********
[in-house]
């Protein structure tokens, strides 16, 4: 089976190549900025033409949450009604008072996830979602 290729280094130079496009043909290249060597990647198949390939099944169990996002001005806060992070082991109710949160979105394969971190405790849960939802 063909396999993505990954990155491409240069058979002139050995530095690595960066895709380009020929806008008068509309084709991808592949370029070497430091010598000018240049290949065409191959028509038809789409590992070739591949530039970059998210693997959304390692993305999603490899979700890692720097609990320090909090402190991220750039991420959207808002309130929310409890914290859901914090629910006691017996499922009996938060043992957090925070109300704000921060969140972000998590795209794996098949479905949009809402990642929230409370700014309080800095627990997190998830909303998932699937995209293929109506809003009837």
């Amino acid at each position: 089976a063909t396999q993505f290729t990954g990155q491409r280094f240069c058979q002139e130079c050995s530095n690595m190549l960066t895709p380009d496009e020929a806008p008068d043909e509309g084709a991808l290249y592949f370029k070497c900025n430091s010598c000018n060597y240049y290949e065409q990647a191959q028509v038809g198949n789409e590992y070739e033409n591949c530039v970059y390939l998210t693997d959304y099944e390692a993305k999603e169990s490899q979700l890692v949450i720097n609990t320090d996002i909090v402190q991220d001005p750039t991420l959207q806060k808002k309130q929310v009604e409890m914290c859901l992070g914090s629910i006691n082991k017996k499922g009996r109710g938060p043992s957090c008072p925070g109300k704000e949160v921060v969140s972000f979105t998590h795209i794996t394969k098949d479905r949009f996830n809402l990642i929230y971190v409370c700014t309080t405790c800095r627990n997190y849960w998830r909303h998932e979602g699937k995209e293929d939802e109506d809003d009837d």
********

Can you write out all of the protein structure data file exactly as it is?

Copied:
[in-house]
């Protein structure tokens, strides 16, 4: 089976190549900025033409949450009604008072996830979602 290729280094130079496009043909290249060597990647198949390939099944169990996002001005806060992070082991109710949160979105394969971190405790849960939802 063909396999993505990954990155491409240069058979002139050995530095690595960066895709380009020929806008008068509309084709991808592949370029070497430091010598000018240049290949065409191959028509038809789409590992070739591949530039970059998210693997959304390692993305999603490899979700890692720097609990320090909090402190991220750039991420959207808002309130929310409890914290859901914090629910006691017996499922009996938060043992957090925070109300704000921060969140972000998590795209794996098949479905949009809402990642929230409370700014309080800095627990997190998830909303998932699937995209293929109506809003009837």
């Amino acid at each position: 089976a063909t396999q993505f290729t990954g990155q491409r280094f240069c058979q002139e130079c050995s530095n690595m190549l960066t895709p380009d496009e020929a806008p008068d043909e509309g084709a991808l290249y592949f370029k070497c900025n430091s010598c000018n060597y240049y290949e065409q990647a191959q028509v038809g198949n789409e590992y070739e033409n591949c530039v970059y390939l998210t693997d959304y099944e390692a993305k999603e169990s490899q979700l890692v949450i720097n609990t320090d996002i909090v402190q991220d001005p750039t991420l959207q806060k808002k309130q929310v009604e409890m914290c859901l992070g914090s629910i006691n082991k017996k499922g009996r109710g938060p043992s957090c008072p925070g109300k704000e949160v921060v969140s972000f979105t998590h795209i794996t394969k098949d479905r949009f996830n809402l990642i929230y971190v409370c700014t309080t405790c800095r627990n997190y849960w998830r909303h998932e979602g699937k995209e293929d939802e109506d809003d009837d």